“So whether I bank with Bank A or Bank C, I want a situation where I am able to then say, all of my information that sits in these several banks, present it to me and even match that data into a single point. The customer is really in control and it is basically ensuring that the customers can to control their destiny”,
“Open Banking will drive new iteration of services as well as enable all kind of faster payment and easy payments. Customers will then be able to provide their accounts data and make it fluid and available as required. It means I can share my personal data and basically use it to drive authentication services.”
Speaking further, he said, with Open Banking customers will be able to communicate with the banks through Google, Alexa and other internet based cognitive services.
How Open Banking drive partnerships
Open Banking, according to Ope Adeoye, a Trustee of Open Technology, will facilitate the partnership needed to drive innovation in the e-payment space, especially partnership between Fintechs and banks
Speaking at the CeBIH retreat, he said: “In trying to do partnership with banks, it is so hard to execute a partnership with Bank A and think you can do the same with Bank B equally easily.
You probably have to go through a painful process bank to bank. By the time you do that with 23 banks, it will probably take you four to five years to get your product or initiative to the market. The thinking then is that if such common standards existed, then innovation can move faster, and this pain is not just on the Fintech side, even the banks as well.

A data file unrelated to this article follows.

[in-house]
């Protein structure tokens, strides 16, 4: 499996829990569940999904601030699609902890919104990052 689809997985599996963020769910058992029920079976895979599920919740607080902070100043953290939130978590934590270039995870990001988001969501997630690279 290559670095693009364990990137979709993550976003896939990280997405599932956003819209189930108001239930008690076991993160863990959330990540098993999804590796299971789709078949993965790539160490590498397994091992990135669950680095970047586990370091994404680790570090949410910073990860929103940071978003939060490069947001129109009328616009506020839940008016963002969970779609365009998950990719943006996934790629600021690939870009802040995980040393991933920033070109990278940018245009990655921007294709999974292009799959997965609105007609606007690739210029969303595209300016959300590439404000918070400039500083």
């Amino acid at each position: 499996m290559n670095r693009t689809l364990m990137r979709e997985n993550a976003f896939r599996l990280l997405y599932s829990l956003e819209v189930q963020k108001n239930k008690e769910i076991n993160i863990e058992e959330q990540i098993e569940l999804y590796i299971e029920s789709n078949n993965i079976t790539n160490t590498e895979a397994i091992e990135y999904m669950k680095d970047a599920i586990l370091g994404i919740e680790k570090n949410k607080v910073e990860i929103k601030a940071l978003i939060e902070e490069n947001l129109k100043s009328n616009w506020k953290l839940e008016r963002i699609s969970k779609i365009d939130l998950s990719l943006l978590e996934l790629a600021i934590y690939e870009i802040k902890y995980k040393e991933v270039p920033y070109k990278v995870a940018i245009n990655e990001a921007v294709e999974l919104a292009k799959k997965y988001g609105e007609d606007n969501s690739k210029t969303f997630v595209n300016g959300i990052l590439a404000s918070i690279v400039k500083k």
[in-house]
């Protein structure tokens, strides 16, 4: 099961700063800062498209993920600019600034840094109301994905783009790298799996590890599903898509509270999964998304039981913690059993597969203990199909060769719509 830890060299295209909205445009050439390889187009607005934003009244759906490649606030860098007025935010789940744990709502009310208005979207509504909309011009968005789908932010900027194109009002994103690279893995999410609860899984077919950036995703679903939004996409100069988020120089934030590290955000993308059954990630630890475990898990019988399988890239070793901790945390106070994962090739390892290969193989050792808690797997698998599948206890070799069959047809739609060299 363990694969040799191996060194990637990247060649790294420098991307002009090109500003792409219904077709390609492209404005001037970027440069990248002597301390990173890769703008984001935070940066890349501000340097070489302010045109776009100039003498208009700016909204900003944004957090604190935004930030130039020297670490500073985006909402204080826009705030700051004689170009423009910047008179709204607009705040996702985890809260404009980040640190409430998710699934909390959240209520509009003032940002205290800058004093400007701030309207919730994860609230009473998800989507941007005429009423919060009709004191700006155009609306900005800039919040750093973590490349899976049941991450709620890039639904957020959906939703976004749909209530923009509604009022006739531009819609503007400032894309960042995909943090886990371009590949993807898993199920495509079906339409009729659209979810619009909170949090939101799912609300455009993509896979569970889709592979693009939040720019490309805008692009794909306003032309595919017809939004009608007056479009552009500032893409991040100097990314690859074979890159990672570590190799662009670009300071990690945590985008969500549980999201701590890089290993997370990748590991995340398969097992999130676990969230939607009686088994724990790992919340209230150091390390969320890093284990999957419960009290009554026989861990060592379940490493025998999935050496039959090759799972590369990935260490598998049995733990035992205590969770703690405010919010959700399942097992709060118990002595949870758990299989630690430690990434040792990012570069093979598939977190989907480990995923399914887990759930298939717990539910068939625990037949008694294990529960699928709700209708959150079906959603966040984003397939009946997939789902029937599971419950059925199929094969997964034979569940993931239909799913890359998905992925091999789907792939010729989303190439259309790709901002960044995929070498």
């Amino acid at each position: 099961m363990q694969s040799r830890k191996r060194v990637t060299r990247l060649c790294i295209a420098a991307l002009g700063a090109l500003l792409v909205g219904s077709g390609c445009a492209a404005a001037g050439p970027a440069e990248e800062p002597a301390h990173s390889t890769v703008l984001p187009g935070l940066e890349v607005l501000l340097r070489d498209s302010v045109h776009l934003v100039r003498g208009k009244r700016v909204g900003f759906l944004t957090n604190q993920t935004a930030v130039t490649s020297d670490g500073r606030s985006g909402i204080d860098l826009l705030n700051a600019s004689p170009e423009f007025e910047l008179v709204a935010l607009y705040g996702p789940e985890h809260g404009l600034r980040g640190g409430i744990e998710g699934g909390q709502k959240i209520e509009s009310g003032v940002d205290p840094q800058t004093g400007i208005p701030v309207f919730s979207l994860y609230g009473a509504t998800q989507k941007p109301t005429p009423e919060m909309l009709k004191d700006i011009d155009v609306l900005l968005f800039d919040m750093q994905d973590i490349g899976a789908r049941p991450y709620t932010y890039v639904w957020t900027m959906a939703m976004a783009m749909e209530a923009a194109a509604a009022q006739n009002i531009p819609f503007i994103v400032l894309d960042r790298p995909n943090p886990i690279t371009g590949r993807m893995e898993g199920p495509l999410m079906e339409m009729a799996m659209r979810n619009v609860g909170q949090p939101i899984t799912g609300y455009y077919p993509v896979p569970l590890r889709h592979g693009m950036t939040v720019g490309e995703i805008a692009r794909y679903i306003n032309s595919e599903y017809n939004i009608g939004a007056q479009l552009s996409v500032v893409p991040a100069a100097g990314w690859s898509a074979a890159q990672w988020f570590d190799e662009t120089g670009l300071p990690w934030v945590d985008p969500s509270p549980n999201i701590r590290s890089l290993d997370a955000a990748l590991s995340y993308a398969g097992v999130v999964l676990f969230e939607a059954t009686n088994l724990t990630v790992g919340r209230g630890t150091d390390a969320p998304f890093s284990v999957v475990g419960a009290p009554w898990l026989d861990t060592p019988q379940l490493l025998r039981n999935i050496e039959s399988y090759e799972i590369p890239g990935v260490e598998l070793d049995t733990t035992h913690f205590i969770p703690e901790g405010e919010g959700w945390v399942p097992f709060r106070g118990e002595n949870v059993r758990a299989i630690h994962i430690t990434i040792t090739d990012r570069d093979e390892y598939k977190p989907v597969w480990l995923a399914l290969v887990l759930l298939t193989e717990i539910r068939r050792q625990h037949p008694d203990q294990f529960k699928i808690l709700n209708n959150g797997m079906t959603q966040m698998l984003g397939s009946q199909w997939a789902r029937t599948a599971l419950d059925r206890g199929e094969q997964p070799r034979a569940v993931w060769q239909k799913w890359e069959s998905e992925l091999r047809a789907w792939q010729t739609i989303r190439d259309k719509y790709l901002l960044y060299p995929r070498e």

“As a bank you will like to partner with a vendor, and when you think of the fear of backing it internally, IT, operations, those things just slow you down as a bank.
“So my thinking is that if we have Open Banking in Nigeria as well, a lot of the innovations that we thought were not possible within the time that you have, you can now free your mind as an organisation to explore those things.”
Speaking on benefits of Open Banking and its impact on financial inclusion, Oni of Sterling Bank said, “The customer’s needs are diverse and often times as banks we cannot create all of these solutions as it were but though Open Banking I can definitely serve my customers a lot more.
“For example in UK where every bank is expected to sign on to open banking, no matter what the need of the customer demand will come from, there would be somebody solving that problem in the market and because maybe I am Barclays Bank, and I have joined Open Banking, then my customers will be a lot more be potentially satisfied.
“With Open Banking, banks would then be able to then explore market opportunities, which we may not have potentially exploited. This can truly help us extend ecosystem players potentially. We would actually increase the pie.
“Right now we are all fishing within this old over-banked customers but I think if we really use this to drive our financial inclusion agenda, what will happen is that we would increase the pie as it were, and obviously all of us will be bigger. Ultimately it will drive revenue stream”
Achieving Open Banking in Nigeria
A major barrier to achieving Open Banking in Nigeria is misconception about its meaning, especially among banks. Speaking on how Open Banking Nigeria (OBN) is addressing this challenge, Ope Adeoye, said: “While there is a misconception that Open Banking equals PSD 2, that it equals force everyone to open up and partner with anyone who come knocking down the door, we think we can self organise, define some standards, define some kind of trust based rule that says every bank is independent, every bank is just connecting to a set of standards and every bank can chose who they partner with, the rule under which they partner with those people, the commercial terms under which they partner with those people, and define that as a basis for Open Banking in Nigeria. So that whenever the regulation comes, it will be hard for such regulation to then say, ‘by force Open Banking should be like this.”
Also speaking in this regard, Oni said: “We have to do a lot of engagement. The OBN has been doing a lot of advocacy, and a lot of that, with partnerships with several other quarters including deposit money banks, will then only form the efficiency around some of these things.”